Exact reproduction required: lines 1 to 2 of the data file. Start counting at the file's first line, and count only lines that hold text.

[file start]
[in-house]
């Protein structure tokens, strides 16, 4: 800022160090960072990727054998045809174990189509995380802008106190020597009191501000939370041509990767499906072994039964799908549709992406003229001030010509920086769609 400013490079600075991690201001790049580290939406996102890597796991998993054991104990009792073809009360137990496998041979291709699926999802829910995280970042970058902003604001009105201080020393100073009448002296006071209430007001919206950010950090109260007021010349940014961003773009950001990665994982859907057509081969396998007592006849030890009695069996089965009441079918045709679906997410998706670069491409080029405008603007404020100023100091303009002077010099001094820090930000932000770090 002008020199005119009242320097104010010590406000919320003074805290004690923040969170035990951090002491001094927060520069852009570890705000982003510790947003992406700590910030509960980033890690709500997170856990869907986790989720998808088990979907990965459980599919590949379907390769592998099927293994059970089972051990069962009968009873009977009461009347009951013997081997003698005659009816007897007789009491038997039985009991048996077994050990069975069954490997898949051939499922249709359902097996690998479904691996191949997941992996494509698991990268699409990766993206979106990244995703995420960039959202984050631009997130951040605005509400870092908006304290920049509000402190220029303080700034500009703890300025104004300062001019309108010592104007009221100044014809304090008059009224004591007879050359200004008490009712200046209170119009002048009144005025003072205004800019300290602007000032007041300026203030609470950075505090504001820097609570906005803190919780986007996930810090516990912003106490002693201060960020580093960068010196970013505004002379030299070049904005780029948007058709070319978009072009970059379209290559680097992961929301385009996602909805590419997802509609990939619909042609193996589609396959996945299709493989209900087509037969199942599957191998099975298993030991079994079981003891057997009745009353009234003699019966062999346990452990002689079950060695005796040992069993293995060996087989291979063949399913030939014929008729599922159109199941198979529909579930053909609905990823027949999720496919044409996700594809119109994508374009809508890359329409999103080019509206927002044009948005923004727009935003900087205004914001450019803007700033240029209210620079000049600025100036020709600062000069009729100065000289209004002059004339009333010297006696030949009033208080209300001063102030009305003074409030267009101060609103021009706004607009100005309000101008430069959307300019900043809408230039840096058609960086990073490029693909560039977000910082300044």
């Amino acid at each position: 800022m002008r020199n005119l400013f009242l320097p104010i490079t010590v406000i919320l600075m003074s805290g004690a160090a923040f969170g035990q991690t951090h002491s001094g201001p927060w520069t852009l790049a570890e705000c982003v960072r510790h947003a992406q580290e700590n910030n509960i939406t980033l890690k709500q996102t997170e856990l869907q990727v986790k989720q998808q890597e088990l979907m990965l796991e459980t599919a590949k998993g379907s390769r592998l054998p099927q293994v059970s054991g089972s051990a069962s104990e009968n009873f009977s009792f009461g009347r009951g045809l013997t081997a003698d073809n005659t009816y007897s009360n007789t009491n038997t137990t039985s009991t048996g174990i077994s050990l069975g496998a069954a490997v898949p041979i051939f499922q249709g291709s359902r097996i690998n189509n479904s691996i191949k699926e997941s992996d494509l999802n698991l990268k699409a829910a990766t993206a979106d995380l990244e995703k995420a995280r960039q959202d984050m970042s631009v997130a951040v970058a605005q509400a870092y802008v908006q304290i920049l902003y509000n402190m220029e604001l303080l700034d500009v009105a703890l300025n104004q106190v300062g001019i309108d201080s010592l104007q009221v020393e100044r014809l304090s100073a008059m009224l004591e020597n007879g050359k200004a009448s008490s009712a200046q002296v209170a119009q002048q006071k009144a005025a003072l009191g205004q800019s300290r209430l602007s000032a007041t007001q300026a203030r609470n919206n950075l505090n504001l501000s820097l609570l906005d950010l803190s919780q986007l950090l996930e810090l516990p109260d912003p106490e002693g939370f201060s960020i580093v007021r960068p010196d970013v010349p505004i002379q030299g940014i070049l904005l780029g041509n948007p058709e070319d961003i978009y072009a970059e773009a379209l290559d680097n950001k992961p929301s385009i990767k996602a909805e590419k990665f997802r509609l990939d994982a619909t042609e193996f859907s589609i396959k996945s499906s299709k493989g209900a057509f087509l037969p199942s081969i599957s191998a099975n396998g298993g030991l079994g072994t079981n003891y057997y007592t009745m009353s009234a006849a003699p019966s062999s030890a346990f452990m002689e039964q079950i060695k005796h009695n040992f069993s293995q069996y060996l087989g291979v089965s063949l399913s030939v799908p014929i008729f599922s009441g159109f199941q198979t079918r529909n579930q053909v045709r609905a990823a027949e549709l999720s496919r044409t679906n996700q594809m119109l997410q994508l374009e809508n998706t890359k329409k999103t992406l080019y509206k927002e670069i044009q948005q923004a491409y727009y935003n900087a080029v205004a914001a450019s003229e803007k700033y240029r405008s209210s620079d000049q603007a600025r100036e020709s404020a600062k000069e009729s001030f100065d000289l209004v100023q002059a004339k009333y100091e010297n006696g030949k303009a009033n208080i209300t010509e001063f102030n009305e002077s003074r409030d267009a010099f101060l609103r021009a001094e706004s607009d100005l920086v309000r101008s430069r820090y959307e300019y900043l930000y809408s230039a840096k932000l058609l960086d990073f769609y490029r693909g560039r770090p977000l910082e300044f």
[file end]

[in-house]
């Protein structure tokens, strides 16, 4: 800022160090960072990727054998045809174990189509995380802008106190020597009191501000939370041509990767499906072994039964799908549709992406003229001030010509920086769609 400013490079600075991690201001790049580290939406996102890597796991998993054991104990009792073809009360137990496998041979291709699926999802829910995280970042970058902003604001009105201080020393100073009448002296006071209430007001919206950010950090109260007021010349940014961003773009950001990665994982859907057509081969396998007592006849030890009695069996089965009441079918045709679906997410998706670069491409080029405008603007404020100023100091303009002077010099001094820090930000932000770090 002008020199005119009242320097104010010590406000919320003074805290004690923040969170035990951090002491001094927060520069852009570890705000982003510790947003992406700590910030509960980033890690709500997170856990869907986790989720998808088990979907990965459980599919590949379907390769592998099927293994059970089972051990069962009968009873009977009461009347009951013997081997003698005659009816007897007789009491038997039985009991048996077994050990069975069954490997898949051939499922249709359902097996690998479904691996191949997941992996494509698991990268699409990766993206979106990244995703995420960039959202984050631009997130951040605005509400870092908006304290920049509000402190220029303080700034500009703890300025104004300062001019309108010592104007009221100044014809304090008059009224004591007879050359200004008490009712200046209170119009002048009144005025003072205004800019300290602007000032007041300026203030609470950075505090504001820097609570906005803190919780986007996930810090516990912003106490002693201060960020580093960068010196970013505004002379030299070049904005780029948007058709070319978009072009970059379209290559680097992961929301385009996602909805590419997802509609990939619909042609193996589609396959996945299709493989209900087509037969199942599957191998099975298993030991079994079981003891057997009745009353009234003699019966062999346990452990002689079950060695005796040992069993293995060996087989291979063949399913030939014929008729599922159109199941198979529909579930053909609905990823027949999720496919044409996700594809119109994508374009809508890359329409999103080019509206927002044009948005923004727009935003900087205004914001450019803007700033240029209210620079000049600025100036020709600062000069009729100065000289209004002059004339009333010297006696030949009033208080209300001063102030009305003074409030267009101060609103021009706004607009100005309000101008430069959307300019900043809408230039840096058609960086990073490029693909560039977000910082300044």